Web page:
• Improvements of focus: With some help from your audiobook, you’ll remain focused and engaged for longer periods of time. Maybe it’s been some time since you’ve been able to participate in a complete conversation, particularly if you’re getting used to a new pair of hearing aids. You might require some practice tuning in and remaining focused, and audiobooks can help you with that.
  • Listening comprehension: Perceiving speech is one thing, comprehending it is another thing completely. When you follow the story that the narrator is reading, you will get practice differentiating speech. Your brain needs practice helping concepts take root in your mind by practicing linking those ideas to words. This can help you follow conversations more closely in your daily life.
  • Perception of speech: When you listen to an audiobook, you gain real-time practice understanding somebody else’s speech. But you also have a little bit more control than you would during a normal conversation. You can rewind if you don’t understand something and listen to something as many times as you want to. This works really well for practicing making out words.

Using audiobooks as aids to auditory training

WE recommend that, as you enjoy your audiobook, you also read along with a physical copy of the book also. This will help make those linguistic associations stronger in your brain, and your brain may adapt faster to the new auditory signals. In essence, it’s the perfect way to bolster your auditory training. Because hearing aids are complemented by audiobooks.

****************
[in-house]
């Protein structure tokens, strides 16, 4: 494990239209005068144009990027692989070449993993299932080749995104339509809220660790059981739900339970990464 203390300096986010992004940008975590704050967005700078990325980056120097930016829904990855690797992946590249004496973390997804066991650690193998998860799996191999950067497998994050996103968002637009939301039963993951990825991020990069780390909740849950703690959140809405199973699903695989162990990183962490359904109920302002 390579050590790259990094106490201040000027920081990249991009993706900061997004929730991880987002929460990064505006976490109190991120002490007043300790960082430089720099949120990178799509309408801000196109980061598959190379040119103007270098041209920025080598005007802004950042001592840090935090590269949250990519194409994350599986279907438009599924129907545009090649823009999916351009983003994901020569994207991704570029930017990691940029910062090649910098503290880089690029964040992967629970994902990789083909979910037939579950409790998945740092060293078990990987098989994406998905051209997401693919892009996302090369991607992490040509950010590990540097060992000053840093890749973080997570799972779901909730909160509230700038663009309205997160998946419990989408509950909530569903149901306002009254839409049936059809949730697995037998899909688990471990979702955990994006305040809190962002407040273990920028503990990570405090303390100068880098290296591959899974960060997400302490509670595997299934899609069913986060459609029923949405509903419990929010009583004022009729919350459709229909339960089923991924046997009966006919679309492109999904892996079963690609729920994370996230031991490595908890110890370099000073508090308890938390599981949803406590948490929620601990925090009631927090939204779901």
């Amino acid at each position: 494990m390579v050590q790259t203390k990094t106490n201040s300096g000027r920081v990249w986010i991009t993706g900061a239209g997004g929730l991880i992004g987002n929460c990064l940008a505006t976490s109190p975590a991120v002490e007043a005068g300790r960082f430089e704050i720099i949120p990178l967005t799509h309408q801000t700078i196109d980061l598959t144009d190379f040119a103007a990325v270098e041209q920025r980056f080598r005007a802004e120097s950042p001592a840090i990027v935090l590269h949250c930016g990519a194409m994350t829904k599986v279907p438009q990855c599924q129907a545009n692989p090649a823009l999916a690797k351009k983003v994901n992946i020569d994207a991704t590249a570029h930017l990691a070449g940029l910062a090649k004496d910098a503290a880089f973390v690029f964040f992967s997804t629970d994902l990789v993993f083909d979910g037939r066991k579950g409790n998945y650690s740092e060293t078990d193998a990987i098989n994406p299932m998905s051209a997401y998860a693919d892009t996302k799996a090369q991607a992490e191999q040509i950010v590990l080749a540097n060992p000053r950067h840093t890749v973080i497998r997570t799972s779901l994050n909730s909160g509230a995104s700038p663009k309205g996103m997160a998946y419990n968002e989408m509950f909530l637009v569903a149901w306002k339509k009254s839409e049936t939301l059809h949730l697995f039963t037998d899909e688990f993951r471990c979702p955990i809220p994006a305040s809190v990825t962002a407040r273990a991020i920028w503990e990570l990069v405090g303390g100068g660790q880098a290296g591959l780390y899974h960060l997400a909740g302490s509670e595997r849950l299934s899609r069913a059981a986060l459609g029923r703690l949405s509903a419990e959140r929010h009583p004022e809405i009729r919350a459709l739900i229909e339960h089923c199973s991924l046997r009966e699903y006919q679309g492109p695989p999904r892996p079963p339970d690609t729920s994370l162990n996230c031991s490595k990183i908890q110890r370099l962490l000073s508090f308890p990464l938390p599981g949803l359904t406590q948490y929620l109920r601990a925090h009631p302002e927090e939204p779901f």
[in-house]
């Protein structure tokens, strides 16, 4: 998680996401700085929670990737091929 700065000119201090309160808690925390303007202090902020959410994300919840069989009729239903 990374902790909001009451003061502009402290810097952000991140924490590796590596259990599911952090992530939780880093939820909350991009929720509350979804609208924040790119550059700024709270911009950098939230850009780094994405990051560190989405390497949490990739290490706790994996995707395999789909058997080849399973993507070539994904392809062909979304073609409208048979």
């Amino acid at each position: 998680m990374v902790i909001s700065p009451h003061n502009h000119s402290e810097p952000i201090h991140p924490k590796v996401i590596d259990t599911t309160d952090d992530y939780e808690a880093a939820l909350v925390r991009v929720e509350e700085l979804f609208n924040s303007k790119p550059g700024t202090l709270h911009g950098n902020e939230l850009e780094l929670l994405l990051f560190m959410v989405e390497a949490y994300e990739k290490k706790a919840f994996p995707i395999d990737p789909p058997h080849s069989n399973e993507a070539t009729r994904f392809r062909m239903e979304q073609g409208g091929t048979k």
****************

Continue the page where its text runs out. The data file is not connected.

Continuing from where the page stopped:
It’s also very easy to get thousands of audiobooks. There’s an app called Audible which you can get a subscription to. You can instantly get them from Amazon or other online sellers. And you can listen to them at any time on your phone.

Plus, if you can’t find an audiobook you particularly like, you could always listen to a podcast to get the same effect (and there are podcasts on practically every topic). You can improve your hearing and enrich your mind at the same time!

Can I utilize my hearing aids to play audiobooks?

Bluetooth capability is a feature that comes with many contemporary hearing aids. Meaning, you can pair your hearing aids with your phone, your speakers, your television, or any other Bluetooth-enabled device. This means you don’t need to put cumbersome headphones over your hearing aids just to listen to an audiobook. You can utilize your hearing aids for this instead.

You’ll now get better sound quality and greater convenience.

Ask us about how audiobooks can help with your auditory training

So come in and talk to us if you’re concerned about having difficulty getting accustomed to your hearing aids or if you think you might be experiencing hearing loss.

The site information is for educational and informational purposes only and does not constitute medical advice. To receive personalized advice or treatment, schedule an appointment.